Possibly the most famous of these charms is the horseshoe. Believed to repel witches from entering your house, as well as to bring good luck to all who pass, the horseshoe must be hung above your front door and may either be nailed facing up or down. This belief originated from 16th century English folklore and horseshoes continues to greet visitors to homes around the world.
2. The Ba Gua mirror
Ba Gua mirror above door
The Ba Gua mirror, which originated in China, is a popular symbol in Feng shui. By placing one above the entrance to your main door, you are welcoming harmony and creating good fortune for all those that enter.
Aside from welcoming harmony into your house and creating good fortune, the Ba Gua mirror is also a charm to counteract negative Qi of a spiritual nature, such as evil entities – so they may not enter your home.
Palaspas held by people waiting for it to be blessed
In the Philippines, there is the Palaspas, a bunch of decorative palm fronds sold during Palm Sunday, which marks the start of the Holy week. These are blessed by the Catholic priest and hung over the door. They are believed to be a talisman to ward off evil.
4. Wind chimes
Wind chimes are believed to scare away the bad spirits. Plus, they sound lovely!
Modern wind chimes have their origins in Indian wind bells, which were later introduced to China, where they were eventually used to protect homes. Japanese glass wind bells known as Fūrin are thought to bring good luck too.
According to Kabbalah (Jewish mysticism), the mezuzah denies evil and destructive agents access to the house, and those who put up a mezuzah are protected all the time.
A mezuzah is a piece of parchment containing Hebrew verses and a prayer, and this is rolled up, housed into a beautiful case and affixed diagonally unto the doorpost.
The nazar, also known as the evil-eye stone, is a Greek/Turkish amulet used for warding off the “evil-eye”, known in Mediterranean cultures as “Mal de ojo”.
Usually made of colored glass, the nazar will protect your home from bad luck.
In some Celtic beliefs, a cross made from the branches of the rowan tree and bound with red thread was used as a protective charm above the doors of houses. As stated in the old rhyme: “Rowan tree, red thread, holds the witches all in dread.”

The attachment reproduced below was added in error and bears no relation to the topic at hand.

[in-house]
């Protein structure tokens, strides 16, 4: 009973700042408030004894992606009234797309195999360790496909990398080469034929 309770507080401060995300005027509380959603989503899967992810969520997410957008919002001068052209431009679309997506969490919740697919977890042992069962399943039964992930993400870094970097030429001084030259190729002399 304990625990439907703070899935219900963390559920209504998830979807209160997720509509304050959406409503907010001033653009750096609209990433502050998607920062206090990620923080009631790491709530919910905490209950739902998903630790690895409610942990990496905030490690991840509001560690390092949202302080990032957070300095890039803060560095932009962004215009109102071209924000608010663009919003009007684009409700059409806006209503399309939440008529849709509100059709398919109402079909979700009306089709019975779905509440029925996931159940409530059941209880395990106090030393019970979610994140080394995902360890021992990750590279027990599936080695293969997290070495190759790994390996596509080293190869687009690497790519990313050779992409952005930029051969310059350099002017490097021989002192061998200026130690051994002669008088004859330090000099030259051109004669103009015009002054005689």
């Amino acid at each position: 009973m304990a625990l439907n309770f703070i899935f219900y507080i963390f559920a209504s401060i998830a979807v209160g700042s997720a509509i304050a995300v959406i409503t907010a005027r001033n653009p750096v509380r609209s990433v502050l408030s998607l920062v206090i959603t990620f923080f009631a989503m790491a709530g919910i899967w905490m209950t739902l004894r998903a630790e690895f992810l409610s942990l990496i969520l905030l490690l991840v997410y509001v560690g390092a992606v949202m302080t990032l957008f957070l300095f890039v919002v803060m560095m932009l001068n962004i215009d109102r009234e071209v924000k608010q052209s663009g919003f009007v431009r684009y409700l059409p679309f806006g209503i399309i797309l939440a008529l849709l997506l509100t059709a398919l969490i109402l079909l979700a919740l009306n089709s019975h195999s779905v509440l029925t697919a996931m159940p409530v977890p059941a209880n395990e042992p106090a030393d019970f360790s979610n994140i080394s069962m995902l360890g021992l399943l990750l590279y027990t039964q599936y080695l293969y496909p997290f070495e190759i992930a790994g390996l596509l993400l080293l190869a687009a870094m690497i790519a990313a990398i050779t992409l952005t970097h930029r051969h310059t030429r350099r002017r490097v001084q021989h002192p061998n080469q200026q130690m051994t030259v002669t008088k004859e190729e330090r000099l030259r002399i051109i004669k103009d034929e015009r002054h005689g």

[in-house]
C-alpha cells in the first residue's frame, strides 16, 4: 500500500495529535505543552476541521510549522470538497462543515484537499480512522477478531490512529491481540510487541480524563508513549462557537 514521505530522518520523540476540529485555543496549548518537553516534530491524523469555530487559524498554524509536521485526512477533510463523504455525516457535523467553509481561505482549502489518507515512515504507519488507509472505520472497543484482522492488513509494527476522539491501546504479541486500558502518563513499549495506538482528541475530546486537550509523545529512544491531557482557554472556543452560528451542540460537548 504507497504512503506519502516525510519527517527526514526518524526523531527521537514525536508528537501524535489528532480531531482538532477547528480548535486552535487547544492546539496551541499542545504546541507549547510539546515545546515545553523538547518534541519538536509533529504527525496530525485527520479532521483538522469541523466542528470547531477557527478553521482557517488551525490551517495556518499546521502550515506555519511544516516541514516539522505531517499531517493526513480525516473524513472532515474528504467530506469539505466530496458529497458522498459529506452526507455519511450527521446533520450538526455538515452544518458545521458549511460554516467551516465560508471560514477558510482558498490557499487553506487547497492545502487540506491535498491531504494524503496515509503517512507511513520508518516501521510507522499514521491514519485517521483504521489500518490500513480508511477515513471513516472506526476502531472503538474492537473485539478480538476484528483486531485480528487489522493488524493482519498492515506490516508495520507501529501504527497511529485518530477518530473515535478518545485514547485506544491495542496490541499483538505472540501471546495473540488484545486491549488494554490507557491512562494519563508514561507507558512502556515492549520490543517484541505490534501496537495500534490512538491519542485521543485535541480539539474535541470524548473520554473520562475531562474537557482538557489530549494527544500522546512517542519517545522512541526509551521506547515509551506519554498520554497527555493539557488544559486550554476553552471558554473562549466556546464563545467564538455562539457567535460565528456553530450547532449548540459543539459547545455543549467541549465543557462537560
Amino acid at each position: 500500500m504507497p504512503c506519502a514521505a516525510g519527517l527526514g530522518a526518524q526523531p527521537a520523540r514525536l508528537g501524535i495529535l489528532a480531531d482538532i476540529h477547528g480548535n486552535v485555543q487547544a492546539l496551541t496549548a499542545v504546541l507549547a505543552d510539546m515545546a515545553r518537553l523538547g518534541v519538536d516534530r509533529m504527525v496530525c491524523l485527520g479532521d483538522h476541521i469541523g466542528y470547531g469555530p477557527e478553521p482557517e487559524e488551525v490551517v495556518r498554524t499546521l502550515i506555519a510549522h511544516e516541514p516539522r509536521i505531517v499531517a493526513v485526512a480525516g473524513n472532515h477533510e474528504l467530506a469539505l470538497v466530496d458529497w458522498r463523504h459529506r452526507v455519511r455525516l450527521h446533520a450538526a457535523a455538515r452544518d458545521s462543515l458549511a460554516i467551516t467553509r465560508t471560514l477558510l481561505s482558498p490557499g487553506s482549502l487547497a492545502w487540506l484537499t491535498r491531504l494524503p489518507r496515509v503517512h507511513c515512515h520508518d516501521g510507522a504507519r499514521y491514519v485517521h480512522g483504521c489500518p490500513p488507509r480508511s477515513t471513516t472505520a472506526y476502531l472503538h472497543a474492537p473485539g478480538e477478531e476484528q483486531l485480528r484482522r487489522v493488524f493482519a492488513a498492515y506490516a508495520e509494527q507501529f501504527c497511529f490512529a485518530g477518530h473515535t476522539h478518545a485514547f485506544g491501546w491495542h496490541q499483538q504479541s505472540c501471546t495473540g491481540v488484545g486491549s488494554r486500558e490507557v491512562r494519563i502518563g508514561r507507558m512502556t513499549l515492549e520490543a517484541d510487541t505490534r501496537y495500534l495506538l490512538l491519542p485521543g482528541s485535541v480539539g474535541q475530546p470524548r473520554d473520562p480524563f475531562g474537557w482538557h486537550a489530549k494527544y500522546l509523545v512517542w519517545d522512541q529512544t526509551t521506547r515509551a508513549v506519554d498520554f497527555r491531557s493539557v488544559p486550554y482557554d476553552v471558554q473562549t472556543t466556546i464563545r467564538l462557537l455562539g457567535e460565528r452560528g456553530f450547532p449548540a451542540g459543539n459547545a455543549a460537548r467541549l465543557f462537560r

Looking at a lot of ofuda
Protecting the family from disease is the power of the ofuda, a talisman which originated from Japan and the Shinto belief. This is typically decorated paper, wood, cloth or metal which is attached to the door.
Arrowheads over your front door are believed to prevent burglars from getting into your home.
For those looking for love, a wishbone nailed over your front door during New Year’s Day will bring a new lover into your life, but you’ll have to chant “Lover, come hither!” three times first!
11. Cinnamon sticks
A more everyday object such as cinnamon sticks tied over the door will also protect your home. Long ago, this was used by Egyptians to make an area holy, and by the Chinese to purify temples.
12. Bamboo flutes
Shakuhachi bamboo flutes
Another Feng Shui belief to secure your house from any bad vibes is to hang a bamboo flute – mouthpiece up – over the front door. The flutes are also a symbol of strength and support.
The Mahakala is regarded in Tibetian Buddhism as the protector of the Dharma. Represented in many different forms, the Mahakala can have one face with one, two or six arms, or have eight faces with 16 arms. He is the defender of law and is thus placed at the entrance door of Buddhist shrines.
14. Rosemary wreath
A wreath made of fresh rosemary tied with a green thread will also protect your home. As an added protection, insert these flowers: snapdragons, cyclamen, garlic flowers, marigolds, carnations or roses in intervals of three, seven or nine. Hang it on your door and even enjoy the fragrance!
15. 6 Emperors’ Coin Ruler
Want to boast of your wealth? Hang a 6 Emperors’ Coin Ruler above your front door to symbolize success in your business or home.
A Hamsa, or the Hand of Fatima, is a palm shaped amulet with an eye symbol in the middle.
In Arabic and Berber culture, the hamsa is believed to ward off the evil eye.
The hamsa may be hung on your door or wall, and mostly nowadays it has become a popular charm for your necklace.
17. Door Gods
Now… the door gods! This is a Chinese decorative cloth placed on each side of an entrance to a temple, home or business that is believed to keep evil spirits from entering. They always come in pairs and should be placed facing each other. The door gods are actually portraits of two generals, Qin Shubao and Yuchi Jingde, who lived during the time of Emperor Tang Taizong.
The Emperor honoured the two generals, Qin Shubao and Yuchi Jingde, by placing their images on his front door. These ever-vigilant generals are also thought to attract good luck and fend off evil spirits.
And then there is the garlic. This may well be the most common protection hung on doors in many different parts of the world, for protection against a mythical creature known in even the most remote locations on the planet: the vampire. Garlic repels vampires; everybody knows that!
Garlic on door
Since the mighty garlic is found anywhere at any time, it is by far the easiest charm you can find. So hang some now on your front door, unless of course… you prefer to let the vamps in!